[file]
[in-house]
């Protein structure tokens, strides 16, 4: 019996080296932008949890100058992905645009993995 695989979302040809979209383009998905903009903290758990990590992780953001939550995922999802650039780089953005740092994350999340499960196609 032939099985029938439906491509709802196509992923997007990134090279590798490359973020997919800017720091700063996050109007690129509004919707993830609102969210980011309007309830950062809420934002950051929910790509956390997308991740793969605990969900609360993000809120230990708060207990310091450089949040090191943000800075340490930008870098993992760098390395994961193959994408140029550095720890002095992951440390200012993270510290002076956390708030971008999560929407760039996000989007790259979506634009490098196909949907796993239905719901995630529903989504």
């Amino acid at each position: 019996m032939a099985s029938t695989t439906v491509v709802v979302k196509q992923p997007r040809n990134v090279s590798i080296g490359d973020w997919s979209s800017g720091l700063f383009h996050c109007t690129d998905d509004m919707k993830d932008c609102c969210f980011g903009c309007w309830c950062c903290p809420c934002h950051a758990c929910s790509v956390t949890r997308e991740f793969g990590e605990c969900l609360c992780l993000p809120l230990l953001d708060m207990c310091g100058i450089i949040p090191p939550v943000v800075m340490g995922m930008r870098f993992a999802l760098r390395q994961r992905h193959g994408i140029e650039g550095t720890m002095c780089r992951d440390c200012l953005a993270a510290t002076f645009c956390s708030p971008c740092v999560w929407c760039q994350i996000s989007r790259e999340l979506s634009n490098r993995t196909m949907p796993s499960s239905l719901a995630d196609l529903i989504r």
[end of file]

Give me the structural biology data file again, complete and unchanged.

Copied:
[in-house]
């Protein structure tokens, strides 16, 4: 019996080296932008949890100058992905645009993995 695989979302040809979209383009998905903009903290758990990590992780953001939550995922999802650039780089953005740092994350999340499960196609 032939099985029938439906491509709802196509992923997007990134090279590798490359973020997919800017720091700063996050109007690129509004919707993830609102969210980011309007309830950062809420934002950051929910790509956390997308991740793969605990969900609360993000809120230990708060207990310091450089949040090191943000800075340490930008870098993992760098390395994961193959994408140029550095720890002095992951440390200012993270510290002076956390708030971008999560929407760039996000989007790259979506634009490098196909949907796993239905719901995630529903989504």
């Amino acid at each position: 019996m032939a099985s029938t695989t439906v491509v709802v979302k196509q992923p997007r040809n990134v090279s590798i080296g490359d973020w997919s979209s800017g720091l700063f383009h996050c109007t690129d998905d509004m919707k993830d932008c609102c969210f980011g903009c309007w309830c950062c903290p809420c934002h950051a758990c929910s790509v956390t949890r997308e991740f793969g990590e605990c969900l609360c992780l993000p809120l230990l953001d708060m207990c310091g100058i450089i949040p090191p939550v943000v800075m340490g995922m930008r870098f993992a999802l760098r390395q994961r992905h193959g994408i140029e650039g550095t720890m002095c780089r992951d440390c200012l953005a993270a510290t002076f645009c956390s708030p971008c740092v999560w929407c760039q994350i996000s989007r790259e999340l979506s634009n490098r993995t196909m949907p796993s499960s239905l719901a995630d196609l529903i989504r």